“Now an interminable mail-train passed on the railway tracks that formed the horizon visible in the gaps between the houses on the other side of Vidyasagar Road. For a while, all the other local and habitual noises, of birds and cars, were subsumed under the long, swelling note of the mail-train whistle, which, with its lone trumpeting, made the air vibrate around one. After, when the train had gone, the air was cleansed, and the room was as quiet as its reflection in the dressing-table mirror, with Oil of Olay, Lacto-calamine, Vaseline, Ponds Dream Flower Talc and two lipsticks arranged carefully, with all devotion and seriousness, on the shelf before it.”

Amit Chaudhuri – Waking

Pt 2: viLi aparatAm

“I glimpsed a man in a loincloth prone on the roadside, his right arm outstretched, a brown coconut at the end of his fingers. I watched how this glistening figure propelled himself. He placed a small cushion on the hot asphalt beside the coconut, prostrated himself with his middle on the cushion, reached for the coconut with his right hand and stretched his arm in an arc to put it at his fingertips’ end, as a rugby player holds the ball for a goal-kicker. He rose, moved the cushion beside the coconut and repeated the process. Trucks roared inches from his head, horns shrieking, rocking his body. Every fifty yards or so, he left the coconut, walked back and retrieved his mobile temple. This was a four-wheeled cart, painted orange, decorated with pictures of gods and fitted with a cassette player and a battered red conical loudspeaker, a lamp and a stove, a torch, umbrella and containers of sugar, milk and tea. He pulled the temple up to the coconut and restarted the punishing process.”

Trevor Fishlock – After Gandhi

Pt 3: Dolmens

“Air India had given me a free plane ticket on the assumption that I would go up into the Nilgiri Hills and write about sambars and sloth bears, tigers and tahrs – and figured that if I publicised their eco-tours, then lots of rich Americans might follow me, enabling them to accomplish what they eachaspired to do, which, because they were young men, was either to pay for a marriage to a Brahmin or else fly to California and go hang-gliding in the Sierras.”

Edward Hoagland – Wild Things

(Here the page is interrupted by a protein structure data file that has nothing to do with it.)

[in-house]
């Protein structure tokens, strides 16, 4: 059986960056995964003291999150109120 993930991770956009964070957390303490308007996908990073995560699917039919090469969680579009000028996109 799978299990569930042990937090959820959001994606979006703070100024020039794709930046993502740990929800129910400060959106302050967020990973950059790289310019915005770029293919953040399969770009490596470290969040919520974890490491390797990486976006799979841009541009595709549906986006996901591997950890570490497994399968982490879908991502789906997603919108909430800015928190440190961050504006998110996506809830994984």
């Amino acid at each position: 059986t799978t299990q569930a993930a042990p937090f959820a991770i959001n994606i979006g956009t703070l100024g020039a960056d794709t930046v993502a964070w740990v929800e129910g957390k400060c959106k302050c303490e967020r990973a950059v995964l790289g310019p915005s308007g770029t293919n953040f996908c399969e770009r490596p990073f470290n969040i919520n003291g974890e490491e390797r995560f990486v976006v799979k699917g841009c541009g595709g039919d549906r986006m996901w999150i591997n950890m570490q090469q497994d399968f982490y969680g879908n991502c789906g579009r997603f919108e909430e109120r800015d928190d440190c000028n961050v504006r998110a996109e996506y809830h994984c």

Pt 4: Arcotia

“They used to make pickles, squashes, jams, curry powders and canned pineapples. And banana jam (illegally) after the FPO (Food Products Organisation) banned it because according to their specifications it was neither jam nor jelly. Too thin for jelly, too thick for jam. An ambiguous consistency, they said. As per their book.”

Arundhati Roy – God of Small Things

Pt 5: Munjikal

“Masterji’s spellbinding melody had neither a beginning nor an end, so at one point he arbitrarily left off playing the harmonium and burped loudly, as if to say that he had digested his breakfast and was now ready for applause and sweetmeats.”

Ved Mehta – Coming Down

Pt 6: Hooghly – 9’

“As the shadows deepen under the tomal trees, and the dusk gathers on the river-banks; when the milkmaids, while crossing the turbulent water, tremble with fear; and loud peacocks, with tails outspread, dance in the forest, he watches the summer clouds.”

Rabindranath Tagore – Lover’s gift

Jean Piché – eXpress
eXpress is a commission from the Institut International de Musique Electroacoustique de Bourges. It was premiered in France in June 2002. The footage was shot on the Bourges-Paris S.N.C.F. train. The highly kinetic allure of eXpress is obtained by forcing a very fast camera shutter speed with a large aperture. Trajectories and velocities … kinetic outrage… fields, village, city.

Jean Piché – Spin
Spin is a metaphorical representation of musical time, color and form. Synchronicity (or “synchrèse”) is not a primary concern. Formally, Spin is presented in three segments each dealing with its own level of abstraction. All images are obtained by “spinning” camera techniques and severe processing, the goal being of severely altering iconicity. There are no synthetic images. Musical ideas were the determining guide for the elaboration of visual sequences, but the music was composed after the visuals. The music is made with the composer’s own music and audio software. Spin was commissioned by ACREQ and was premiered in September 2000 in Montréal, Canada.

Jean Piché – Bharat
Music and images: Jean Piché
Violin: Ivan Zawada
Voice: Mohandas K. Gandhi
Rights: The GandhiServe Foundation, Berlin

Bharat was shot in Northern India in early spring 2002 and premiered in November of the same year. This is the first time I shot with the aim of assembling in panoramic triple screen mode. Scanned panning scenes were reconstructed from multiple exposures. The text is extracted from the last known recording of Mohandas K Gandhi a few days before his assassination in 1947. The text is reproduced below.